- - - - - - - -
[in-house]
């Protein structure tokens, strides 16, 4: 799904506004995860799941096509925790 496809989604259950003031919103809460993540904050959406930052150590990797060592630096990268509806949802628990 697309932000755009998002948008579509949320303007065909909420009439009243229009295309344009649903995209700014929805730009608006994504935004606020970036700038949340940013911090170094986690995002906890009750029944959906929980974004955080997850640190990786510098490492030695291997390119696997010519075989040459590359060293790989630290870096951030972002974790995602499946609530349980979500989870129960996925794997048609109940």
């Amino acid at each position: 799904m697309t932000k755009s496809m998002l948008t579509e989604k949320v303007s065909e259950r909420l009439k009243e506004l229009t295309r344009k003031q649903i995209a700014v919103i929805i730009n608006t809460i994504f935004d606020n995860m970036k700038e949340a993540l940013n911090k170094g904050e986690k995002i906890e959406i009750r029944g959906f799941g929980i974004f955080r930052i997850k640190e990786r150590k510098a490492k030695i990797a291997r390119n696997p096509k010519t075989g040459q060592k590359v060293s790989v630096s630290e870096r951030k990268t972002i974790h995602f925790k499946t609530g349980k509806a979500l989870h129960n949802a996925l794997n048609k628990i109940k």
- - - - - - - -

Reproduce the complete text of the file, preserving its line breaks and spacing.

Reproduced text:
[in-house]
């Protein structure tokens, strides 16, 4: 799904506004995860799941096509925790 496809989604259950003031919103809460993540904050959406930052150590990797060592630096990268509806949802628990 697309932000755009998002948008579509949320303007065909909420009439009243229009295309344009649903995209700014929805730009608006994504935004606020970036700038949340940013911090170094986690995002906890009750029944959906929980974004955080997850640190990786510098490492030695291997390119696997010519075989040459590359060293790989630290870096951030972002974790995602499946609530349980979500989870129960996925794997048609109940």
């Amino acid at each position: 799904m697309t932000k755009s496809m998002l948008t579509e989604k949320v303007s065909e259950r909420l009439k009243e506004l229009t295309r344009k003031q649903i995209a700014v919103i929805i730009n608006t809460i994504f935004d606020n995860m970036k700038e949340a993540l940013n911090k170094g904050e986690k995002i906890e959406i009750r029944g959906f799941g929980i974004f955080r930052i997850k640190e990786r150590k510098a490492k030695i990797a291997r390119n696997p096509k010519t075989g040459q060592k590359v060293s790989v630096s630290e870096r951030k990268t972002i974790h995602f925790k499946t609530g349980k509806a979500l989870h129960n949802a996925l794997n048609k628990i109940k």